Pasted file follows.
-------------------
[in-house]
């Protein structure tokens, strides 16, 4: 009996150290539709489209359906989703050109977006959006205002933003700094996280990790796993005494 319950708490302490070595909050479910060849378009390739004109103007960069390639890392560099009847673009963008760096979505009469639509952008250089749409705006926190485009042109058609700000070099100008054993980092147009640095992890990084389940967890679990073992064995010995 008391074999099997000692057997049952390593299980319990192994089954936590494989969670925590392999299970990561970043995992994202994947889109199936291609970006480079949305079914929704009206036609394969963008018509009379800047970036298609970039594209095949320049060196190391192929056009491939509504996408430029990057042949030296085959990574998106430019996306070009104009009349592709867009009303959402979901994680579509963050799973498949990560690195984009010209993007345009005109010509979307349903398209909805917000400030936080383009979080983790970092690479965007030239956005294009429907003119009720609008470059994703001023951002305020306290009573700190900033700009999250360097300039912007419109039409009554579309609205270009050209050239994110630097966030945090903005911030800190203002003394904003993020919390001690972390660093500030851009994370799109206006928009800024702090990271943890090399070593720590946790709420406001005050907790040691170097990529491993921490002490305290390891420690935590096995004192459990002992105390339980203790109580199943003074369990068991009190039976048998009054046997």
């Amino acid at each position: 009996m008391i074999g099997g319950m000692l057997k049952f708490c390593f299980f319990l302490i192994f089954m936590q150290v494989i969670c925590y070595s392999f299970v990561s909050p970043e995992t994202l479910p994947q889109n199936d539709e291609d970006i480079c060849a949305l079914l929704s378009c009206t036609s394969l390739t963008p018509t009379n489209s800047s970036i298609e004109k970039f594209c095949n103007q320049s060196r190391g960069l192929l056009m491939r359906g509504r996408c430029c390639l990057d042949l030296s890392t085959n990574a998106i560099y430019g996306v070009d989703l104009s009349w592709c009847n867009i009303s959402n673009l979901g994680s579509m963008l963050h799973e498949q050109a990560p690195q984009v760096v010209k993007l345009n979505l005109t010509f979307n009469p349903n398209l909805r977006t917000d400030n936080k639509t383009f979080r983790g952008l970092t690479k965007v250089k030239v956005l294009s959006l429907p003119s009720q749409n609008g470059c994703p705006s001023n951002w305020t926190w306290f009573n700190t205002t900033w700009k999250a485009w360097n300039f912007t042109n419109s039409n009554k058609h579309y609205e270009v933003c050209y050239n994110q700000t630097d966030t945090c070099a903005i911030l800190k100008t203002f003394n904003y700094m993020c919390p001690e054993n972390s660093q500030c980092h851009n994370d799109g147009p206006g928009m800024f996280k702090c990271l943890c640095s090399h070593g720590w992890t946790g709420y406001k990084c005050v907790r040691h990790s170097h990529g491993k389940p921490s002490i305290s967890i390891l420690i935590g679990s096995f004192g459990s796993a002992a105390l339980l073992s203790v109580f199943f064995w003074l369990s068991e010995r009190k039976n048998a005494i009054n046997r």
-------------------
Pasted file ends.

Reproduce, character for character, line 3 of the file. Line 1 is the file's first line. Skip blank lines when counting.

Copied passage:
């Amino acid at each position: 009996m008391i074999g099997g319950m000692l057997k049952f708490c390593f299980f319990l302490i192994f089954m936590q150290v494989i969670c925590y070595s392999f299970v990561s909050p970043e995992t994202l479910p994947q889109n199936d539709e291609d970006i480079c060849a949305l079914l929704s378009c009206t036609s394969l390739t963008p018509t009379n489209s800047s970036i298609e004109k970039f594209c095949n103007q320049s060196r190391g960069l192929l056009m491939r359906g509504r996408c430029c390639l990057d042949l030296s890392t085959n990574a998106i560099y430019g996306v070009d989703l104009s009349w592709c009847n867009i009303s959402n673009l979901g994680s579509m963008l963050h799973e498949q050109a990560p690195q984009v760096v010209k993007l345009n979505l005109t010509f979307n009469p349903n398209l909805r977006t917000d400030n936080k639509t383009f979080r983790g952008l970092t690479k965007v250089k030239v956005l294009s959006l429907p003119s009720q749409n609008g470059c994703p705006s001023n951002w305020t926190w306290f009573n700190t205002t900033w700009k999250a485009w360097n300039f912007t042109n419109s039409n009554k058609h579309y609205e270009v933003c050209y050239n994110q700000t630097d966030t945090c070099a903005i911030l800190k100008t203002f003394n904003y700094m993020c919390p001690e054993n972390s660093q500030c980092h851009n994370d799109g147009p206006g928009m800024f996280k702090c990271l943890c640095s090399h070593g720590w992890t946790g709420y406001k990084c005050v907790r040691h990790s170097h990529g491993k389940p921490s002490i305290s967890i390891l420690i935590g679990s096995f004192g459990s796993a002992a105390l339980l073992s203790v109580f199943f064995w003074l369990s068991e010995r009190k039976n048998a005494i009054n046997r």